There's something irresistibly romantic about Café Daquise, the Polish restaurant in South Kensington that has just re-opened after being gutted by a fire last September. Its elderly patrons may not be much to look at, with their Borscht-stained teeth and moth-eaten cardigans, but nearly all of them played a part in the anti-Communist struggle that eventually liberated Poland--and the rest of Eastern Europe--from Soviet tyranny in 1989. Indeed, at one point Café Daquise was the unofficial headquarters of Edward Raczynski, the Polish President-in-Exile from 1979-86.
"The old generation are not very mobile any more, but they're still coming," says Jola Pinchard, the manageress of 13 years. "They come for the food--and because it's not very expensive."
It certainly isn't. I had a very decent set lunch for £7.50. It even included a glass of wine, though I'd advise anyone thinking of visiting Café Daquise not to inquire about the vintage. I made the mistake of asking my waitress whether there was any choice about the wine that came with the meal. "Yes," she replied, giving me a withering look. "You can choose between red or white."
Café Daquise first threw open its doors in 1947 and, by the looks of it, very little has changed in the intervening 59 years. Tables covered in plastic tablecloths still sit on a linoleum floor and the walls are still decorated with Polish bric-a-brac. When the whole place went up in flames four months ago, the owners used the insurance money to create an exact replica of the original restaurant.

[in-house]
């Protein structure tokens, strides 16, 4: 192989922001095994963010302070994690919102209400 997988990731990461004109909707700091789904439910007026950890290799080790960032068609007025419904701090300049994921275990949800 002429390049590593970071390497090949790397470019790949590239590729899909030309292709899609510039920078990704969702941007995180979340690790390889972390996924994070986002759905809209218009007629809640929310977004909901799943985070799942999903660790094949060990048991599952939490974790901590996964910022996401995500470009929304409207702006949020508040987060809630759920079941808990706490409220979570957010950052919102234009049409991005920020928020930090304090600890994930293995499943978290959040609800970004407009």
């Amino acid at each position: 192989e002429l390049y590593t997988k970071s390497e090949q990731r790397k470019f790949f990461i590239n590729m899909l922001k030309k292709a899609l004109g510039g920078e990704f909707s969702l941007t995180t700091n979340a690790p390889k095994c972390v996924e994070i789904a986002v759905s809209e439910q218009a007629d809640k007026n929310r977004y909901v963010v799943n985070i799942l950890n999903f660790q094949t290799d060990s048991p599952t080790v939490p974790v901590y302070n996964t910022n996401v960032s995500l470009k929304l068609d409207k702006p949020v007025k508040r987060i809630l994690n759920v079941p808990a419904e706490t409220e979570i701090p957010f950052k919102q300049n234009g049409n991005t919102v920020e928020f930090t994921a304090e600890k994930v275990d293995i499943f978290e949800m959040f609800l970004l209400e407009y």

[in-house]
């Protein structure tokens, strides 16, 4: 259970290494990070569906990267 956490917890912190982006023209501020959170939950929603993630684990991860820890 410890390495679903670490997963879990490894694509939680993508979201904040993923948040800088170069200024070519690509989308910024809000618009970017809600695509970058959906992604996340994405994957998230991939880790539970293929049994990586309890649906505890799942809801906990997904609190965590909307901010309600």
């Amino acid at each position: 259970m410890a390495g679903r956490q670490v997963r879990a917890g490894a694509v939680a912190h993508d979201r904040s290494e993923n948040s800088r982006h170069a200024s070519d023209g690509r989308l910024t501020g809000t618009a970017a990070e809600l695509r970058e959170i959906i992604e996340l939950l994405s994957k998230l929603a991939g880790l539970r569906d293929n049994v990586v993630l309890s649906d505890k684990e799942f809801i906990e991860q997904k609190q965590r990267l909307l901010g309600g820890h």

"Our customers don't like change," explains the manageress. "At one point we decided it would be nice to play a bit of classical music in the background, but one of our regulars got up a petition to complain about it and that was the end of that."
Perhaps they should have played the theme from The Ipcress File instead. Café Daquise's main claim to fame, apart from being London's first Polish restaurant, is that it was where Christine Keeler met regularly with Yevgeny Ivanov, the senior naval attaché at the Russian Embassy. If she ever passed on any military secrets gleaned from her pillow talk with John Profumo, this is where she would have done it.
Rather surprisingly, on the afternoon I was there the other diners weren't exclusively octogenarians. Since Poland joined the EU in 2004, Café Daquise has become a home-away-from home for a new generation of Polish ex-pats, most of them eager to sample the authentic cuisine. The menu at Café Daquise boasts such classics as salted fillet herring, stuffed cabbage and potato pancakes--all of them very reasonably priced.
My meal consisted of a large bowl of chicken noodle soup, followed by Brittany beans and kielbasa in a spicy tomato sauce accompanied by two scoops of mashed potato. It wasn't an epicurean feast, but it wasn't half bad, either. If I'd been a migrant worker on my lunch break from toiling on a building site this would have been just the thing to fortify me against the cold winter's day.
Café Daquise is situated to the rear of South Kensington tube and, at one point, it looked as though it might fall victim to a redevelopment proposal. A £110 scheme designed by architect Terry Farrell was submitted to the Royal Borough of Kensington and Chelsea for planning permission in 2003 and, had it gone ahead, the entire block in which the tube station is located would have been demolished. Fortunately, the application was withdrawn and Café Daquise still stands, a monument to Britain's historic role as a centre of international political intrique.